|Personnel: Dennis Harris , Darnell Jordan, Guy Fiske, Tito Jackson (vocals, guitar); Frankie Brunson, Ron Kersey (vocals, piano, electric piano, organ, keyboards, synthesizer); Earl Young, Michael Thompson (vocals, drums); Brenda Lee Jones, Harry McGilberry, Valorie Jones, Jon King, Shirley Jones (vocals, background vocals); Harold Wade, Bobbie Smith, Henry Fambrough, Pervis Jackson, James "Hal" Smith , Walter Williams , Robert Upchurch, Clarence Vaughn, Charles Ingui, Eddie Levert, Edward "Sonny" Bivins, James Wise, Jon Hart, Willie Parnell, Sam Strain, Herb Murrell, Shirley Porter, Robert Edwards, James Dunn , Gene McFadden, David Beasley, Stanley Wade, Gerald Alston, Phil Terry, Donald Ford, Kenneth "Wally" Kelly, Frank Washington , Sam Brown, III, Airrion Love, William Powell, Harold Melvin, Jimmy Ellis , Richard Taylor , Fayette Pinkney, Jerry Cummings, Bernard Wilson, Ritchie Daniels, Kenny Jeremiah, Linda Turner, Randy Cain, Richard Ingui, Jackie Jackson , Eugene Daughtry, James Tuten, James King , Roger Andrews, John Whitehead, Dave Thompson, Lloyd Parks, Marlon Jackson, Michael Jackson, Philippe Wynne, Randy Jackson , Archie Bell, Russell Thompkins, Jr., Teddy Pendergrass, William "Poogie" Hart, Winfred "Blue" Lovett, Billy Henderson, Lee Bell, Wilbert Hart (vocals); Dexter Wansel (guitar, piano, celesta, electric piano, organ, keyboards, synthesizer, marimba, congas, bongos, tambourine, timpani, percussion); Bunny Sigler (guitar, piano, electric piano, organ, keyboards, synthesizer); James Herb Smith (guitar, background vocals); Reggie Lucas, Dennis Dozier, Edward Moore, Tom Kennery, Theodore Life, T.J. Tindall, Doc Wade, David Bay, Kim Miller, Norman Harris, Roland Chambers, Ronnie James , Bobby Eli (guitar); Don Renaldo (strings); Sam Reed (horns); John Hart , David Jones & the Revels Chorus, Eddie Green , Eugene Lambchops Curry, Cotton Kent, James Mendell, Harold Williams , Ugene Dozier, William Bloom, Bruce Gray, James Ingram , T.G. Conway, Jerry Cohen, Jimmy Sigler, Joseph B. Jefferson, Lenny Pakula, Leon Huff , Philip T. Pugh, Richard Rome, Victor Carstarphen, Thom Bell, Bruce Hawes (piano, electric piano, organ, keyboards, synthesizer); Cynthia Biggs, Bob Conga, David Cruse, Miguel Fuentes, Larry Washington (celesta, marimba, congas, bongos, tambourine, timpani, percussion, background vocals); Vince Montana, Nick Dimico, Bobby Martin (vibraphone); Karl Chambers, Keith Benson, David Thompson, Jim Helmer, Scott Miller , Quinton Joseph, Norman Farrington, Andrew Smith , Charlie Collins (drums); Evette Benton, Barbara Ingram, Carla Benson, Herb Johnson & The Impacts, Kenneth Crew, Terri Wells (background vocals).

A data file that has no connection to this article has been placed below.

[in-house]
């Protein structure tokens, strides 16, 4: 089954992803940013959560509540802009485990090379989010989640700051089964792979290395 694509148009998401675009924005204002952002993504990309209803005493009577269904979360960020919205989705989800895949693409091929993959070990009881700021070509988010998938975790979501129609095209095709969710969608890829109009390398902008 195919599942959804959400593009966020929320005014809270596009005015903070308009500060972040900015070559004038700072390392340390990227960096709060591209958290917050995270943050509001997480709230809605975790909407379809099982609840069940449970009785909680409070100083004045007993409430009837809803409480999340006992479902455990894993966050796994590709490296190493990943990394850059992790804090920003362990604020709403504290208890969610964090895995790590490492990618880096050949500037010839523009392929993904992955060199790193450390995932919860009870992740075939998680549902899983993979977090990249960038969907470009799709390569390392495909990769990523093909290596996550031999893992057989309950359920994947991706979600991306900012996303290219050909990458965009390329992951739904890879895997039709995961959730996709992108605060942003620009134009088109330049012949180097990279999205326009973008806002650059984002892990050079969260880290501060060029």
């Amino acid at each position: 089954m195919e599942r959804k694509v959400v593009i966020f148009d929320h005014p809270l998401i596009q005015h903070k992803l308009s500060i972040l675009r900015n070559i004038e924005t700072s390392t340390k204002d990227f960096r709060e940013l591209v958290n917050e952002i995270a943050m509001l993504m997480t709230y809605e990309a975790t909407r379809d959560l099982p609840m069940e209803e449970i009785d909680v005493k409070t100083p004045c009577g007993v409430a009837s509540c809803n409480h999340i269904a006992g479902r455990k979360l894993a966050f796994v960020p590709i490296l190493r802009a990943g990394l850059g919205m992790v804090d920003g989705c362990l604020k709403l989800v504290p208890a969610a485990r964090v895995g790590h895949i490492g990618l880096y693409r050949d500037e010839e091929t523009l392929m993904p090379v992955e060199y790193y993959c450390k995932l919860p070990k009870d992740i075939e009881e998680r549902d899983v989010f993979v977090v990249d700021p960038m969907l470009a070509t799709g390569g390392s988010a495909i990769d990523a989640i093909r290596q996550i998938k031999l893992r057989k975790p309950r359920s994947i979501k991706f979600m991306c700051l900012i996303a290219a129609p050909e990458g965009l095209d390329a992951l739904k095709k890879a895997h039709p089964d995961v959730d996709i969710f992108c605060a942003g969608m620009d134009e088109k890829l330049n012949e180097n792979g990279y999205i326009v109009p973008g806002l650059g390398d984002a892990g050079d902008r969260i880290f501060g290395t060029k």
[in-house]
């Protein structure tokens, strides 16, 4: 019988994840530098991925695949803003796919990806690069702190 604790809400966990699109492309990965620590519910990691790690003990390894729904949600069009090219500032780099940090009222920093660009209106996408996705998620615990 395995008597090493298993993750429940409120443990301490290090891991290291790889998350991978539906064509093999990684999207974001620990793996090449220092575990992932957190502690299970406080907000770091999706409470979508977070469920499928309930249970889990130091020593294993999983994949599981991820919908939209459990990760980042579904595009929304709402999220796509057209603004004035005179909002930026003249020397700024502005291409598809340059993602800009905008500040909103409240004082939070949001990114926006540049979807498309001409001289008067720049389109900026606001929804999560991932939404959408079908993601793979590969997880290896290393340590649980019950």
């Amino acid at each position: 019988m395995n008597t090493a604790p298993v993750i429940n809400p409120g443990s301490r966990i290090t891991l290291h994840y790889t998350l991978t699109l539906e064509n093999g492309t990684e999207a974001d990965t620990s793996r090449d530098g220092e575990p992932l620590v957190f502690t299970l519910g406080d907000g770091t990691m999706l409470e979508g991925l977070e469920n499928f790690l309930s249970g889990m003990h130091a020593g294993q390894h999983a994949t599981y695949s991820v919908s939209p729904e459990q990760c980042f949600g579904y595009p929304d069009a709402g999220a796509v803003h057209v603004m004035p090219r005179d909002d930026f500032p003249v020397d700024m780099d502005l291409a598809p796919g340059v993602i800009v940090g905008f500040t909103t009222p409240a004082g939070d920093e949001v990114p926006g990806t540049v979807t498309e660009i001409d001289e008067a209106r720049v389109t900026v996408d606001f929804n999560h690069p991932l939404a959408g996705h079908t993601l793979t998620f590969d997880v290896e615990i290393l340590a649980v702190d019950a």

|Sony/Legacy's 2008 four-disc Love Train: The Ultimate Sound of Philadelphia isn't the first box set assembled on Kenneth Gamble and Leon Huff's legendary Philadelphia International Records -- most notably it follows the triple-disc Philly Sound: Kenny Gamble, Leon Huff and the Story of Brotherly Love (1966-1976) by just over a decade -- but it is surely the best, covering more ground and painting a fuller picture of the Philly soul sound than any other similar compilation. This is largely due to how Love Train doesn't focus solely on singles released on Philadelphia International: it encompasses sides released on early, pre-PIR imprints like Crimson, Philly Groove, and Gamble but, more importantly, it weaves in outside productions by Gamble & Huff and their crucial partner Thom Bell. Adding all these non-PIR singles greatly expands Love Train, as does the decision to have this set run all the way into 1983, thereby emphasizing how Gamble & Huff's symphonic soul opened the doors for both disco and quiet storm. Part of the set's appeal is that it does offer some education, illustrating how the psychedelicized soul of 1967's "Expressway (To Your Heart)" led to the cool, soft grooves of 1980's "Love T.K.O.," a document of how rich and adventurous '70s soul was thanks to Gamble & Huff and Bell, and all their artists and associates, but this set never drags like a history lesson. It keeps moving from peak to peak, spending the first disc on early triumphs from the Delfonics ("La-La -- Means I Love You," "Didn't I (Blow Your Mind)"), Joe Simon ("Drowning in the Sea of Love"), the O'Jays ("Back Stabbers"), the Spinners ("I'll Be Around"), Billy Paul ("Me and Mrs. Jones") and Harold Melvin & the Blue Notes ("If You Don't Know Me by Now"), the songs that established the Philly Sound, then giving way to the glory days documented on the second disc, which opens with the O'Jays' "Love Train" and closes with "T.S.O.P. (The Sound of Philadelphia)," the singles that helped cement the Philly sound on a broader scale. The third disc finds Gamble & Huff and Bell expanding their lush signature, ushering in disco with singles like Harold Melvin & the Blue Notes' "Don't Leave Me This Way," then the fourth disc charts the aftermath through the Spinners' "The Rubberband Man," Lou Rawls' "You'll Never Find Another Love Like Mind," and Deniece Williams' "It's Gonna Take a Miracle." Although there are assorted lesser-known singles scattered throughout the box, this is by design hits-heavy, which is how it should be, as this showcases a body of work -- and as this superb set proves, Gamble & Huff's body of work ranks among the strongest popular music of the 20th century. ~ Stephen Thomas Erlewine